I wish I could say that this was the day I bore down and in a moment of inspired genius, began my book. I wish I could say that on this rainy Wednesday afternoon during the hurricane season here in North Carolina, here in my favorite coffee shop drinking out of a turquoise and green coffee cup - such a large inspiring cup of coffee - my life took off. However, a more likely scenario seems to be that I might just continue to sit here, waiting for the tire to be replaced on my car at the shop down the street, observing people of the community. What the hell is everyone doing here? Does no one work?
It is obvious what they're doing, in most cases, but since these coffee-house dwellers are invoking the worst kind of envy in me with their artsy, offbeat lifestyles I feel the need to criticize them more stringently than is probably necessary. Two are playing chess. One is pregnant. A young man is doing homework, and in between problems planning dinner with friends on his celly. A serious and bespeckled young woman is intently typing on a laptop - I steal a glance and it seems she is writing some sort of grant. Legitimate. All legitimate.
In fact, all these successful looking assholes making me feel completely incomplete in my organized "career" life of sorts. All appear to have something to do, which pisses me off. They are all working on something while I am merely working on getting to a point where I'll be working on something. They are "working on something" while drinking exceedingly large cups of soy lattes and obscure herbal teas, each in his or her own way enforcing the hard cold truth that I have a job to return to and the worst thing is, like the great Ben Folds ends the classic "The Battle of Who Could Care Less," all I can think is, "You're my hero, I confess."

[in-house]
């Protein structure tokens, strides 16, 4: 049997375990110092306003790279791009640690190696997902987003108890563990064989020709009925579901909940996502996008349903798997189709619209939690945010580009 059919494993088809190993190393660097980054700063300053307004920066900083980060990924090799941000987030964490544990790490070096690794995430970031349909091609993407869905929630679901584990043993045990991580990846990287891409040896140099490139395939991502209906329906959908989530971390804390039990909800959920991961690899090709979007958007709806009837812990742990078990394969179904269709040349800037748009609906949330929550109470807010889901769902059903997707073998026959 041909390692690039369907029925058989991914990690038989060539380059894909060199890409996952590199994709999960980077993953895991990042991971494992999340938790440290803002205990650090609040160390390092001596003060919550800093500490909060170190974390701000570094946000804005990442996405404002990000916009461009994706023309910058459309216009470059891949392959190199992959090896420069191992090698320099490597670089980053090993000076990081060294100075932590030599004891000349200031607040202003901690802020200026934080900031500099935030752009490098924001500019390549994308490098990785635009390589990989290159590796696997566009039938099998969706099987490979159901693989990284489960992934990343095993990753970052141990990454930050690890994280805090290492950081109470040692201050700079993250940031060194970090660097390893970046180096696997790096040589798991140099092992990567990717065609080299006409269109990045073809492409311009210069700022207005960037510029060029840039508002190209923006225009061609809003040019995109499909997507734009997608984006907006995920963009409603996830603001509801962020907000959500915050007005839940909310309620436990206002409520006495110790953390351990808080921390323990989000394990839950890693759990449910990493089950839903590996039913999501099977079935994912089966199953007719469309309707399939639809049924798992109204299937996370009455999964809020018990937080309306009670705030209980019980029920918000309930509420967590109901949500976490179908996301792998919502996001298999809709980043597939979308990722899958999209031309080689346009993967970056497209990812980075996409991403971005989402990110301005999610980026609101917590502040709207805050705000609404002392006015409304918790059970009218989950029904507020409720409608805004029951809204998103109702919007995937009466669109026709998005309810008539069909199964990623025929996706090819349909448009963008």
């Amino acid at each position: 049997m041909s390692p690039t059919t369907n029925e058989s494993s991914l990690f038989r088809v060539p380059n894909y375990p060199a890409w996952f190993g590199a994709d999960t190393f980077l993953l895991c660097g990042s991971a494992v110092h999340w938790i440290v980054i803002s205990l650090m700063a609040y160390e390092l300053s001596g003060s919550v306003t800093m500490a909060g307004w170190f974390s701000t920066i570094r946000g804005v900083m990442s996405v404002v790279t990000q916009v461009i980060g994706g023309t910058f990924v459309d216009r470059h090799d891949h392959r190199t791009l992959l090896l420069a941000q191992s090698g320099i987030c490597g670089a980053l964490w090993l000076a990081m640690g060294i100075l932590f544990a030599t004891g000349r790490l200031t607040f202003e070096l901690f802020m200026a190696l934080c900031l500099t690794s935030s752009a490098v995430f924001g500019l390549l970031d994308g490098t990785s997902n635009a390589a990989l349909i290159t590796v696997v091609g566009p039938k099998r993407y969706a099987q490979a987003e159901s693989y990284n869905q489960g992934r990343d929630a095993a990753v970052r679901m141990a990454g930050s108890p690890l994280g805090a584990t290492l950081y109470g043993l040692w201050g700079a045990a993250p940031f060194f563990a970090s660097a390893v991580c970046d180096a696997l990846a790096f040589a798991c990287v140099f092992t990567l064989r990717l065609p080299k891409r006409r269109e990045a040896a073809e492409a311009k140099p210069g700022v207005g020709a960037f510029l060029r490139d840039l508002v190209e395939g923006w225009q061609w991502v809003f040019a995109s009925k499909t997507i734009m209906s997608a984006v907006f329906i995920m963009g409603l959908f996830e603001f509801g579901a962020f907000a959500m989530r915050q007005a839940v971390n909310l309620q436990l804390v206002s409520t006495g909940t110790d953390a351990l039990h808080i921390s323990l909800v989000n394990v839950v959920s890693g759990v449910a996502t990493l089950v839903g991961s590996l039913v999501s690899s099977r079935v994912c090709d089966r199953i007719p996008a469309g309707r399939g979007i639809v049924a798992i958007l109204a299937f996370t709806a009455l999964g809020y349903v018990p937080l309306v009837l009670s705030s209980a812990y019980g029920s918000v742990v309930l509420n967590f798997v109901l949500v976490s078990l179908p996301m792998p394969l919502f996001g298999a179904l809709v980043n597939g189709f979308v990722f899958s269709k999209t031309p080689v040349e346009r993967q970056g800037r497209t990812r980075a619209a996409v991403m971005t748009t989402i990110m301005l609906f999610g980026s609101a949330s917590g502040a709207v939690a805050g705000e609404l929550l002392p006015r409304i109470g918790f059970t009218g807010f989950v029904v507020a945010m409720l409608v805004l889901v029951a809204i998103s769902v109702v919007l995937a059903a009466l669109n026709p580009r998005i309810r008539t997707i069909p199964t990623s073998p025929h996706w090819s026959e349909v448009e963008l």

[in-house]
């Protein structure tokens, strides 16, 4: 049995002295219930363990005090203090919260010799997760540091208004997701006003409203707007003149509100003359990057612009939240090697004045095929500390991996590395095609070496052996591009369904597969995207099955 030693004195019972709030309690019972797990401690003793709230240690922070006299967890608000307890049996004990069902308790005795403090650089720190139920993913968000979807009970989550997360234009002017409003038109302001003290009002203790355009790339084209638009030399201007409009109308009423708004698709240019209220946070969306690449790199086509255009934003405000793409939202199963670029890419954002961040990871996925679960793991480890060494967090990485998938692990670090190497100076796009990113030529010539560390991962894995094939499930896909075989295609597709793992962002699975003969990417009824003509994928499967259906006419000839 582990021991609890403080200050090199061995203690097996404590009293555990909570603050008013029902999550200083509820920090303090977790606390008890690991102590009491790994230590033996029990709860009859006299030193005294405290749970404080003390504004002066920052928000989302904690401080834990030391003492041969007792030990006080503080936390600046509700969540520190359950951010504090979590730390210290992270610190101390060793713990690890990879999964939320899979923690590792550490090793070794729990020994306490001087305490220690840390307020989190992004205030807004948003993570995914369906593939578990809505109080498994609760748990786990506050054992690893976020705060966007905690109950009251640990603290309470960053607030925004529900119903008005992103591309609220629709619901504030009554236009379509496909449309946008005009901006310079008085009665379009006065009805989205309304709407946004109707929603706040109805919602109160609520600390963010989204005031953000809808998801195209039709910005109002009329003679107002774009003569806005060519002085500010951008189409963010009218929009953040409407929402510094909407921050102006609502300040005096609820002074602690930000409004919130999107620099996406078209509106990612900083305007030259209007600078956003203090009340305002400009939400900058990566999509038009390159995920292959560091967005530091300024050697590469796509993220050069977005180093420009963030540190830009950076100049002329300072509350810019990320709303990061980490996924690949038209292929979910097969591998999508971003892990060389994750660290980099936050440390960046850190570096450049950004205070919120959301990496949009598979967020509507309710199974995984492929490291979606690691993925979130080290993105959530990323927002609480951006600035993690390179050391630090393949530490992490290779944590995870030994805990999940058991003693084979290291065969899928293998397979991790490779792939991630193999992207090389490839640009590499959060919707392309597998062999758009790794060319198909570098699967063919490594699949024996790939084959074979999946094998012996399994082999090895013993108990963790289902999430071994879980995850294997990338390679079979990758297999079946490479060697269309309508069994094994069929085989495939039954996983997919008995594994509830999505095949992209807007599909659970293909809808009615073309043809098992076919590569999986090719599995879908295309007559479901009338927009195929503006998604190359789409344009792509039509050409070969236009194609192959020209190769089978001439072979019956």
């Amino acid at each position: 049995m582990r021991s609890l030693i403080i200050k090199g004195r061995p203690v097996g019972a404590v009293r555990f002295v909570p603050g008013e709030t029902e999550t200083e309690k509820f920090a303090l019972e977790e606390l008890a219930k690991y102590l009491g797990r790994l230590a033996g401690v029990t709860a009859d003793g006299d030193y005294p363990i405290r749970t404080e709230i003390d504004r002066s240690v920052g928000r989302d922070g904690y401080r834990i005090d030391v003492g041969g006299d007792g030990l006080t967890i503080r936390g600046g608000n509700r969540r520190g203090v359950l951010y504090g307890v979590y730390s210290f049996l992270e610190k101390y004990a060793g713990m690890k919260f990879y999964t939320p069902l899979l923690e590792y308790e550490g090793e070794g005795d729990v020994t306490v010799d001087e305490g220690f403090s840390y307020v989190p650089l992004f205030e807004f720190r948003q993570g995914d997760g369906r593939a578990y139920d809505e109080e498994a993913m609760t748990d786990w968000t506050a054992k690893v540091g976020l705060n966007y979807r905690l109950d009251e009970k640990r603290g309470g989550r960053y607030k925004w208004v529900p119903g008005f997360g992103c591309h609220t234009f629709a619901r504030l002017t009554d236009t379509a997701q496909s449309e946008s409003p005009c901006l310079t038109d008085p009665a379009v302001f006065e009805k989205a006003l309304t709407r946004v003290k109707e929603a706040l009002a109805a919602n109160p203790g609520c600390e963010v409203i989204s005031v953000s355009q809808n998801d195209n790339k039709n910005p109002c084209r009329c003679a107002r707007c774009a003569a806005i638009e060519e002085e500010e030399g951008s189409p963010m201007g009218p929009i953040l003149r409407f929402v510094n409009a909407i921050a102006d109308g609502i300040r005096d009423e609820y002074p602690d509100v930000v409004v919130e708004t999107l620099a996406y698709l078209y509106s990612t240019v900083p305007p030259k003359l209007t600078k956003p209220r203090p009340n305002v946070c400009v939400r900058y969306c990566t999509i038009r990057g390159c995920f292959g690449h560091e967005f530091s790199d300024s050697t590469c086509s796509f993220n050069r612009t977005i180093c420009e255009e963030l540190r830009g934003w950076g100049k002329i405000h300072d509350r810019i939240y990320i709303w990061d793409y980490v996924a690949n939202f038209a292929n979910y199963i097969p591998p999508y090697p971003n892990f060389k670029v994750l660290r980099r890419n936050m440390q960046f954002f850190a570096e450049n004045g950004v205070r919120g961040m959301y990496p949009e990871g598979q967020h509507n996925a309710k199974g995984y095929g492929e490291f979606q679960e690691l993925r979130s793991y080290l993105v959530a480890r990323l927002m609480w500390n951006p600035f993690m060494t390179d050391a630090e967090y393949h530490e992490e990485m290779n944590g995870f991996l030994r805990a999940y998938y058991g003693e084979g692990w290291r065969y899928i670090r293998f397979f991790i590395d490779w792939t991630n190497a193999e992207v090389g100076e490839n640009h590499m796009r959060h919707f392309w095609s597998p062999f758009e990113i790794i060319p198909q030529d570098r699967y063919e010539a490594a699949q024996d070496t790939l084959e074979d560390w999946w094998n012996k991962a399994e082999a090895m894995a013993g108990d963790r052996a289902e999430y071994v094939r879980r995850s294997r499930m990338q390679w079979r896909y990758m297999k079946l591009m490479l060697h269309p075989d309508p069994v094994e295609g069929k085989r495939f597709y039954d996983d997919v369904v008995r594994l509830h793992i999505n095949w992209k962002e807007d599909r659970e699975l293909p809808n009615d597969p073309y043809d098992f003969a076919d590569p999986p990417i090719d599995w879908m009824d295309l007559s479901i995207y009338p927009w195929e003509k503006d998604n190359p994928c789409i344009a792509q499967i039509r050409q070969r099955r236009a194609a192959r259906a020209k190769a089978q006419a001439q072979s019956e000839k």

I envy them and I adore them. I view their tattoos, required reading, their friendly interchanges with each other and their solitary confidence as fodder for my daydreams.
Don't get me wrong - I do realize, at least somewhat, the folly of this obsession. Much like being sick which often looks, strangely, glamorous, does this sedentary officeless lifestyle appeal to me. But when under the comforter, surrounded by a thermometer, cough drops, and chicken soup, watching infomercials, paints the perfect image of "sick," I've found myself in that position wanting to get back to my normal routine. Should I really be able to spend hours at the coffee shop working towards my PhD or critiquing important papers, well - it just might not suffice.
Besides, people might be watching me as well. Should one of these hip coffee-drinkers abandon their own crucial work and take a look at my furious notebook writing and say, "Well, what are you working on?" I'll answer, "Oh, it's a book of essays - the observations of a twenty-six year-old on the various routines of humans around her," and I bet that will pass.